The train journy was a good chance to read a book. So I read a book. And I also listened to "Beth" a woman who doesn't realise that the phone does the work of conveying your voice so you don't have TO SHOUT!.

Back home for food and emailing. I won't get chance for ironing before bed. There's showering and Doctor Who watching to do instead!

Note: I normally write blog entries a few hours, days, or months after 11:59 on the official day of the post. This entry was posted at the 11:59 time for real. Wow. In-day blogging!

Note2: No, I'm not ready to twitter

Monday, April 27

It's Just Different

Being a musical comedian presents different challenges to being a conventional one. I know this to some extent because I've done gigs without the guitar and I've done gigs with them. Someone who hasn't done both may be in a worse position, though they may be in a better position to comment on how it feels to be a non-musical comedian. I'm waffling...

It comes down, in some ways, to what goes through your head when you're performing or tuning the material. It's never more obvious than when improvising. If you ad-lib material as a spoken act, which is largely what I was doing on stage on Saturday (even though I had a guitar around my neck), then your main concern is over how to phrase the next line to make it have impact. If you improvise as a musical comedian, then here are some of the things which you do, in real time, quickly:
  • Choose a key and strumming pattern to play with
  • Choose the right progression of chords to fit the tune you're making up
  • or choose the right movements in the tune to fit the chords you're moving through
  • Find lines with impact...
  • ...and rhyming options...
  • ...and which rhyme with what's gone before
I remember doing an improvised song at one gig and seriously thinking "I wonder whether moving into the relative minor will truly emphasise the next bit?". It's different. Just different. Not necessarily better.

Tonight I did a gig that was a bit different. Not better, not necessarily worse, just different. To complement the gig, I was doing some new material, which is, in many ways, exactly what I should selfishly be doing at as many of the smaller gigs as I do at the moment. It's time to move forward, and new songs, coupled with the right attitude, can be a good way to achieve that.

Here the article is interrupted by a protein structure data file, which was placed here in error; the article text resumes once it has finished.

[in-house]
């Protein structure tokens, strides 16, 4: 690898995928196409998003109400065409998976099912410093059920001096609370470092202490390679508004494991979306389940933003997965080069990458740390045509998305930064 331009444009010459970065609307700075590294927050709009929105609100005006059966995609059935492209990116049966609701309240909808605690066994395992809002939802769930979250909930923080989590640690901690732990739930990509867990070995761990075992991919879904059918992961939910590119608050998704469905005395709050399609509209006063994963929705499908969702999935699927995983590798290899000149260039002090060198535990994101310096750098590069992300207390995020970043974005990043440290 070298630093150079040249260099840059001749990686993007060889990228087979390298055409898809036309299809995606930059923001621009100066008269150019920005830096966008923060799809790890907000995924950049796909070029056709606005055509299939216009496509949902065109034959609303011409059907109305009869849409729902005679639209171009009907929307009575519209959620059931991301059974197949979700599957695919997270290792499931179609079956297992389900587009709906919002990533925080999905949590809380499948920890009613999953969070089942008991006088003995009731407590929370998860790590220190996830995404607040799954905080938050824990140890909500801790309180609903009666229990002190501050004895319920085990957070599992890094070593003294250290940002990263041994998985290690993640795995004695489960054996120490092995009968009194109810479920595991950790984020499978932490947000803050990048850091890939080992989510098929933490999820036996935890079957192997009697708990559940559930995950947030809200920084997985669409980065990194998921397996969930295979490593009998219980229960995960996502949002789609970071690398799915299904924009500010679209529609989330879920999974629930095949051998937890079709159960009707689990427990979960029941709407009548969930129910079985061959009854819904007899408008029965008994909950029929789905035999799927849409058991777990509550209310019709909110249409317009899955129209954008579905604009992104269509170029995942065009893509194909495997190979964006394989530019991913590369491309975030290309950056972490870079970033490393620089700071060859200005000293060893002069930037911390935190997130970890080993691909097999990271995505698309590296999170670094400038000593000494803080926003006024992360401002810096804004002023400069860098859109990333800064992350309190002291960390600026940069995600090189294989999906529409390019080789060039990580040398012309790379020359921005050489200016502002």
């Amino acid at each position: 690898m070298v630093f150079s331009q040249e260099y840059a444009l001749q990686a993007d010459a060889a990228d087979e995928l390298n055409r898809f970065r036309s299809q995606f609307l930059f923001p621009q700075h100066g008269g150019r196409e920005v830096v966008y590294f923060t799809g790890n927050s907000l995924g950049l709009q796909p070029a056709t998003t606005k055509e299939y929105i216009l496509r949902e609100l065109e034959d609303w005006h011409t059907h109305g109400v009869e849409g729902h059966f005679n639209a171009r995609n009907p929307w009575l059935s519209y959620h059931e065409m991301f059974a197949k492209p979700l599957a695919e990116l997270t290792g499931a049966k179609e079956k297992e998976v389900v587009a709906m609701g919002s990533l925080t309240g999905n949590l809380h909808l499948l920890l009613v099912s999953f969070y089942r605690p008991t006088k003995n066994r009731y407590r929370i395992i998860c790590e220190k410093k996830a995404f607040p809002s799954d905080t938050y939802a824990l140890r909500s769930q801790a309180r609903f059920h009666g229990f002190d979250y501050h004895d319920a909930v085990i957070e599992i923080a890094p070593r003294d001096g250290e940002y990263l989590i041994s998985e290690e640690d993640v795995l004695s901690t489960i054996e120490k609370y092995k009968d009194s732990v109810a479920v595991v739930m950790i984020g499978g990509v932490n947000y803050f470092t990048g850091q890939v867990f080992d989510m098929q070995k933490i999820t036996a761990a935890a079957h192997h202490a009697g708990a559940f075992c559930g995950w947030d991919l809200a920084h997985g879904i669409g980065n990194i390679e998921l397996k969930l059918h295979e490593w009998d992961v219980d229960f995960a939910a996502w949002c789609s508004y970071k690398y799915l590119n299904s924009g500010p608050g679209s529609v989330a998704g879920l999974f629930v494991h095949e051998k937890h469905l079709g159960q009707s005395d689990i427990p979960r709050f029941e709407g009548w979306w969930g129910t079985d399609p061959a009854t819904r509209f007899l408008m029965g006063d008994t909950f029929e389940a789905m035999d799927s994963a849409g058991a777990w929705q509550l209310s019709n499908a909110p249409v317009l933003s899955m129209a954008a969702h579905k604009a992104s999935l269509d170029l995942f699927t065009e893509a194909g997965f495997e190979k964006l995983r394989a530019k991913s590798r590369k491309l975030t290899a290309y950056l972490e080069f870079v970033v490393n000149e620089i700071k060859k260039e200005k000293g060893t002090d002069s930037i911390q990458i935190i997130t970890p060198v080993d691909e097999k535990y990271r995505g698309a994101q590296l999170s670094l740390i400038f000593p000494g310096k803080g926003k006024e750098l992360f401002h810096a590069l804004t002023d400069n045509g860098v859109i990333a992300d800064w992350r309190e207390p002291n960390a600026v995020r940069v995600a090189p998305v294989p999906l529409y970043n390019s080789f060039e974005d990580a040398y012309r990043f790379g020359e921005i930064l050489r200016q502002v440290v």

While at the gig, I tried to dig a bit deeper and come up with some more valuable lines for the two new songs. Lines in songs take longer to sing than they do to say, so they have to be more worthwhile than the equivalent quantity of filler material in spoken stand-up... not that I use filler lines knowingly. Anyway, sometimes it's a case of throwing away a line and finding something a lot better. Sometimes it's a case of finding a new spin on the whole song.

I got a good reaction to the second of my two new ones and I think it's coming of age. The sad thing is that nobody but me cares about a significant change I've made to it. I play it in a different key. It's better that way. I care.

Such is the difference being a musical stand-up comedian.

Sunday, April 26

Who am I?

I am not such a Doctor Who fan that I would deliberately go out and buy Converse boots just so that I could wear the same footwear as the soon-to-be outgoing 10th Doctor Who. I wouldn't do that.

But I did need some new shoes... which would be suitable for the heat of the summer... and well, they were always popular when I was a younger man, so perhaps I should just try them on, see how they fit?

I'm not a geek.

But if I do get the chance to spend the evening playing Scrabble with my girlfriend and watching Doctor Who on DVD, then why shouldn't I?

Saturday, April 25


There are some things about stand-up you can learn, like how to use a microphone stand, or what's the neatest way to write a joke. There are some things in stand-up you can gain, like the confidence behind a microphone. Overall, it comes down to a combination of the things you earn - time served for one - and the attitude to both hold and convey when you're on stage. Oh, and the mood of the audience... and how that interacts with your own mood.

So, tonight, after a rather good day in general, I took to the stage in a good mood, to an audience who were looking for something to top the night, but who had their own way of expressing themselves. On the one hand, very little of what I normally bash out verbatim came out as planned. On the other hand, I was playing heckler tennis - they threw stuff at me, and I chipped it back towards them with a smile. It was very good fun.

The day overall had put me in my element. There had been a few clouds on the horizon, the dodgy DVD player that would not play the disc I offered it, the rather bizarre mood at the CD fair I visited, the slight concern over the results of the most-expensive-machine-in-the-optician's... but then there were the highlights, like buying tickets to go and see some live music at the Cheltenham Jazz festival, or snapping up some bargains at the CD fair (it gives, it takes) and having a lovely lunch in the mid-afternoon.

Sometimes, a smile and a laugh are all you need to bring to a room of people who want to smile and laugh, and the rest is just bog-standard alchemy.

I was in my element.

Wednesday, April 22

Everyone's A Comedian

I was looking forward to my gig tonight. I got a haircut to celebrate. I prepared for the cycle ride to the station. I prepared for the cycle ride from the station to the gig. I even took a book for reading on the train.

What I didn't prepare for was that the room would be full of comedians - a lot of whom turned up on the off chance of getting on the bill - with only 3 genuine audience members among them. By the time I got to the end of the night, 2 of the genuine audience had left. Bar one guy, who wasn't the average audiene person, everyone was a comedian.

It's hard to perform in front of your peers. Especially when they all know how it's done.

I think it went okay enough - I felt confident doing the new bits of material.